Wednesday, 24 March 2010

My research on Pan's Labyrinth

This is what I got so far on the comparison between the civil war and the film as well what the quest represent in the film as well to Ofelia.

The time setting of Pan’s Labyrinth takes place after the Civil War in 1944. The Civil War in Spain started in 1936 and finished in 1939. The war was between the Fascist and the Republic. It was a chance for the workers (Republic) of Spain to rise against the Fascist, who ruled Spain through their stature. The war for the Republic was to gain freedom and equality in Spain. However the Republic battle for equality was a disastrous one because they didn’t have enough resources to help them win the fight against the Fascist. Even though the Republic had some outside help they still couldn’t defeat the Fascist.
( [Acessed 24/03/2010])

Figure 1: Civil War picture, [accessed 24/03/2010]

A lot of the events in the film represent more or less of how the Civil War has turned out. With the main character Ofelia as the republics, wanting to be free and independent. And the villain, and Ofeila’s step-farther, Captain Vidal as the fascists, having the Military showing it’s control over the public by using fear and power. Ofelia trying to be more herself, but Vidal is forcing her to be more realistic, and want her to obey him with out question. Just like how he is doing with the public.

The fantasy side of Pan’s Labyrinth can also be connected to the events that happened in the film through the quests that Ofelia has to complete, most noticeably the Pale Man Banquet quest (Figure 2) and Captain Vidal’s Dinning room (Figure 4).

Figure 2 (left): Pale Man’s Banquet, Pan’s Labyrinth, (2006) Directed by Guillermo del Toro. [DVD] Spain: Telecinco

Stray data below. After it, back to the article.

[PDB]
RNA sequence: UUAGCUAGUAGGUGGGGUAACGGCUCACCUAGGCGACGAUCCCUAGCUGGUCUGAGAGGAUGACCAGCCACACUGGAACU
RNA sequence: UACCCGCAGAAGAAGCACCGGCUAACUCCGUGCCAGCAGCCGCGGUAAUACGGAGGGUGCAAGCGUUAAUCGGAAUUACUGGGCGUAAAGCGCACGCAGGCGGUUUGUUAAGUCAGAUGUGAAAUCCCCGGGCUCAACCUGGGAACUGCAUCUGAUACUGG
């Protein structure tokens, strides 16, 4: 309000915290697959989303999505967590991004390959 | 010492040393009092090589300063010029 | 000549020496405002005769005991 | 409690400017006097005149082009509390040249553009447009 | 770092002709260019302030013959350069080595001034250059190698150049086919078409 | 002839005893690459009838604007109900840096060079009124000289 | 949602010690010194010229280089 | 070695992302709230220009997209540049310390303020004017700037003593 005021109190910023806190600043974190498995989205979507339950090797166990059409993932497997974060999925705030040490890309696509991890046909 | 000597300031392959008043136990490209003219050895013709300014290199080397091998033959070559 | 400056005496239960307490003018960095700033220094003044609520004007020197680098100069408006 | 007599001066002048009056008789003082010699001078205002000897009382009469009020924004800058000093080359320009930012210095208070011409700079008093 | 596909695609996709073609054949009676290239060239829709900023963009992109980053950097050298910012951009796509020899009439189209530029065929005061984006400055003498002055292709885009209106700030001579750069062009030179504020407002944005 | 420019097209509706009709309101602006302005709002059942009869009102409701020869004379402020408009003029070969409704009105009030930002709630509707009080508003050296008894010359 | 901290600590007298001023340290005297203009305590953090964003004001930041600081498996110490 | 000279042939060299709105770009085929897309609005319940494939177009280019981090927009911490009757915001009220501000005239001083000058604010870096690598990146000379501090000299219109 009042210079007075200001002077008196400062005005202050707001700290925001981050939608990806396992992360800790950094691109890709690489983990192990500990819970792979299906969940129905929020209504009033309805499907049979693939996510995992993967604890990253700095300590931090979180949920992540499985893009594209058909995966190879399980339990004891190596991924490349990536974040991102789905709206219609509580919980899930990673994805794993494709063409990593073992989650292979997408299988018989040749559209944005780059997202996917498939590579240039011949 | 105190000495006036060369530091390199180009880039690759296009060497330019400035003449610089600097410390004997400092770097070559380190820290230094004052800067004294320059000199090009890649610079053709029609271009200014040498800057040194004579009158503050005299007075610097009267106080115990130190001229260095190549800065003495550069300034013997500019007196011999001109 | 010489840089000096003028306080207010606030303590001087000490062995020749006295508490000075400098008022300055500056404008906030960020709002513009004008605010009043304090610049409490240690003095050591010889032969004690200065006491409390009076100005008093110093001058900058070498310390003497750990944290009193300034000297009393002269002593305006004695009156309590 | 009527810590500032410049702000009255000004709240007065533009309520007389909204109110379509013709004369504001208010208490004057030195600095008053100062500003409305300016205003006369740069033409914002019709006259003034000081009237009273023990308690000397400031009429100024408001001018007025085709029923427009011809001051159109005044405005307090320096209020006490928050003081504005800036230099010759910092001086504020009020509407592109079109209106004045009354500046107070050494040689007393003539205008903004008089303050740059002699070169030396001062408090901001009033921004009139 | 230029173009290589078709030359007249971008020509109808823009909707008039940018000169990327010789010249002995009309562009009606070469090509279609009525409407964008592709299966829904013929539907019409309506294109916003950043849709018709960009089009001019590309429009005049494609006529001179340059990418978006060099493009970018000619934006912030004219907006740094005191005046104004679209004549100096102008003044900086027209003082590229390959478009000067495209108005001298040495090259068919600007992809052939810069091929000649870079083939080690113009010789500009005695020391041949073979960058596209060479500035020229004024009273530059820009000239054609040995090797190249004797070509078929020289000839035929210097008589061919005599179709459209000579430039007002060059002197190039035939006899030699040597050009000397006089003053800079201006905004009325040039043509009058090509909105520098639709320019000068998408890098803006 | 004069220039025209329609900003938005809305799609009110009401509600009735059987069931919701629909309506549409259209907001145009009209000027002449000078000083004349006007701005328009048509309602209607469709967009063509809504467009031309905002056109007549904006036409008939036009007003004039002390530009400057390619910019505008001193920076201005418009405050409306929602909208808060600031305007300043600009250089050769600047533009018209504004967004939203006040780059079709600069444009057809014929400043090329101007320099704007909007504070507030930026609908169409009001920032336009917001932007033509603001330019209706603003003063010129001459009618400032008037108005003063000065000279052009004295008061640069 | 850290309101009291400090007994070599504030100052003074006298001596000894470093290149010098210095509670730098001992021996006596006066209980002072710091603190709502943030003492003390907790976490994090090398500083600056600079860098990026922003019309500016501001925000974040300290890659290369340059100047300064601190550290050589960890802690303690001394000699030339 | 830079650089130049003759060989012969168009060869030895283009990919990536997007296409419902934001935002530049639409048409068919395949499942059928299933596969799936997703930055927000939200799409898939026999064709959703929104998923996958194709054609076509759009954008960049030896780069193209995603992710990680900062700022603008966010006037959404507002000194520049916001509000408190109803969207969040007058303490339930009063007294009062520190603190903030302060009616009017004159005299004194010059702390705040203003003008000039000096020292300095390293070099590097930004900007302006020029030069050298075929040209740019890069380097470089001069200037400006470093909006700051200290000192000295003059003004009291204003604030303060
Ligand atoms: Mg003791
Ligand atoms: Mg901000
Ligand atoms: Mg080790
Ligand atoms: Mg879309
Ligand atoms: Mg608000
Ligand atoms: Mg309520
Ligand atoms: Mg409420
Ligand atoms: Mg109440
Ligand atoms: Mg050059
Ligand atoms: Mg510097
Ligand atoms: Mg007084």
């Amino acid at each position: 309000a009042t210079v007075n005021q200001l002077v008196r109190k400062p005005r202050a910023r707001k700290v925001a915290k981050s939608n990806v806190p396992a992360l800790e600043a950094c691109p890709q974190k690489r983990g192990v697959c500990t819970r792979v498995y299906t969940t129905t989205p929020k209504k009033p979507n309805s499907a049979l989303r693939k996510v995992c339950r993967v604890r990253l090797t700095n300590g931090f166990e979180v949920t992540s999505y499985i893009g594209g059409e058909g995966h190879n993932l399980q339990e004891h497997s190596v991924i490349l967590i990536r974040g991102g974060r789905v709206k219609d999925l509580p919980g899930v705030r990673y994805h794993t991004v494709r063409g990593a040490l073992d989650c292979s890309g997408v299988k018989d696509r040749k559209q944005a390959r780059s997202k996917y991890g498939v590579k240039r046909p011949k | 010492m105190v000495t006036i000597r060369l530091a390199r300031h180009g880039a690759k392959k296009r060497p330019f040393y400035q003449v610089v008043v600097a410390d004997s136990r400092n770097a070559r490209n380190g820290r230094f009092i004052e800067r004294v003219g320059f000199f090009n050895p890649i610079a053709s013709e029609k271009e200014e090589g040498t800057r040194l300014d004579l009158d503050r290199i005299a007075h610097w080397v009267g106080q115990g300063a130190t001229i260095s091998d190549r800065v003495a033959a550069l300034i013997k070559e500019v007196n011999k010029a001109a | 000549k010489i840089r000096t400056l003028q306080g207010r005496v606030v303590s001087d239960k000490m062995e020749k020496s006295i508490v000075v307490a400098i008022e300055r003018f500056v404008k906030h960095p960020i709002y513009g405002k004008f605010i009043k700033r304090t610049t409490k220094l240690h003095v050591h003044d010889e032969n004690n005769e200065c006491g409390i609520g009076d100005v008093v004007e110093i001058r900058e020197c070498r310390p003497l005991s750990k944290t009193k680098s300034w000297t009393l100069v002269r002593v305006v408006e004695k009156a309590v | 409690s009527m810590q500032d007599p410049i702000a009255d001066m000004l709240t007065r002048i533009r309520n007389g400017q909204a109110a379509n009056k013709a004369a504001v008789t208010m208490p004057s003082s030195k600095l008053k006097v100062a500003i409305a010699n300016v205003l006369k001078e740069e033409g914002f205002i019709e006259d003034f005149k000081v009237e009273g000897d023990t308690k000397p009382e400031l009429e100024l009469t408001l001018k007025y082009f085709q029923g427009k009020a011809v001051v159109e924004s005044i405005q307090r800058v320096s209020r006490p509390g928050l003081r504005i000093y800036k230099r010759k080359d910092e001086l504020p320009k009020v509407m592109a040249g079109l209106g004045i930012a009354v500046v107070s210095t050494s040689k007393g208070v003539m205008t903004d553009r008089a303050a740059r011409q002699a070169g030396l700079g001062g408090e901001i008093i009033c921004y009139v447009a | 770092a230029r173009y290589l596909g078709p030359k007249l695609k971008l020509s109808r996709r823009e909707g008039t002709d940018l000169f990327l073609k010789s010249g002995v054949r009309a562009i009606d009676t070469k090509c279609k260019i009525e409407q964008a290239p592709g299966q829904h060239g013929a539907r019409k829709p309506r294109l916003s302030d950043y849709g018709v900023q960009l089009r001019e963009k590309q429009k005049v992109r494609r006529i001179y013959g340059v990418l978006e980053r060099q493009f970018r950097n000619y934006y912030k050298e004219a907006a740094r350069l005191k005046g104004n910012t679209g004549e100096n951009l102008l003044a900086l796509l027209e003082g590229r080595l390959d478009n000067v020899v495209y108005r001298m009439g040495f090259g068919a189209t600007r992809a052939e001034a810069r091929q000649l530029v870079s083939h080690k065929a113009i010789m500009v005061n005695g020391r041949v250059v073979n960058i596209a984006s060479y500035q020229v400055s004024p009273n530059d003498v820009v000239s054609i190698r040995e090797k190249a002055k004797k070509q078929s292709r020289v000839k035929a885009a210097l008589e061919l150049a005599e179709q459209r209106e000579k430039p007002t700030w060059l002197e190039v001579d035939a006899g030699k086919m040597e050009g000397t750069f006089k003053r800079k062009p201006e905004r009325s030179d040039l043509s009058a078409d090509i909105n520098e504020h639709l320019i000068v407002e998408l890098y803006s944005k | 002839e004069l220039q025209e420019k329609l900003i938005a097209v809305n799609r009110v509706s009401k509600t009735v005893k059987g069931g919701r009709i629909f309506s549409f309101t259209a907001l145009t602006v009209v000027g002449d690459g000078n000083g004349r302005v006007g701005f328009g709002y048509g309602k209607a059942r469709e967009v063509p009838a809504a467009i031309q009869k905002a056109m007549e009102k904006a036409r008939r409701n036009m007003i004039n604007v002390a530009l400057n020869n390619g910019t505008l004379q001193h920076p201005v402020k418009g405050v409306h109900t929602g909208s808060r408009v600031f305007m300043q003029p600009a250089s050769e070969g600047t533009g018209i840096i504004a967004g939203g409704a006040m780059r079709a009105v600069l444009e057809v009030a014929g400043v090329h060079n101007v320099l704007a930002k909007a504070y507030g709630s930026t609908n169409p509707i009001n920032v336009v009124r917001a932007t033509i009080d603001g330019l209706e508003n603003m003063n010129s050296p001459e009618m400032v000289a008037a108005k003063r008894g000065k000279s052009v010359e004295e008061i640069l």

Figure 3 (right): A Feast at Captain Vidal’s dinning room, Pan’s Labyrinth, (2006) Directed by Guillermo del Toro. [DVD] Spain: Telecinco

For Pale Man’s Banquet, there’s a lot of food on the table waiting to be eaten by anyone. However by eating his food you will be eaten by the Pale Man himself. This could be reflected on an event in the film when Captain Vidal was holding a feast with some of Spain’s important people, and by accepting his food they have succumb to his ideals. The banquet and the feast are like an invitation from the host to the guests, but by eating their food you accept their terms. For the Pale man your life, for the Vidal your loyalty.

The film also shows the tough challenges and choices the main character, Ofelia, has to make to get away from her step-farther. A prime example of this is her last quest (Figure 4), which is to open a portal for her to get away from her step-farther Captain Vidal, but the Faun told her that to open the portal it needs the blood of an innocent, her brother. Ofelia declines this offer but the Faun tries to tempt her by bring up her freedom, that she will lose if she doesn’t accept the price to open the portal, but still she declines. Ofelia wants her freedom from the Vidal more than anyone but not of the price of her borther’s safety no matter how tempting the offer is. This moment in the film shows how thoughtful Ofelia is to others, unlike her step-farther.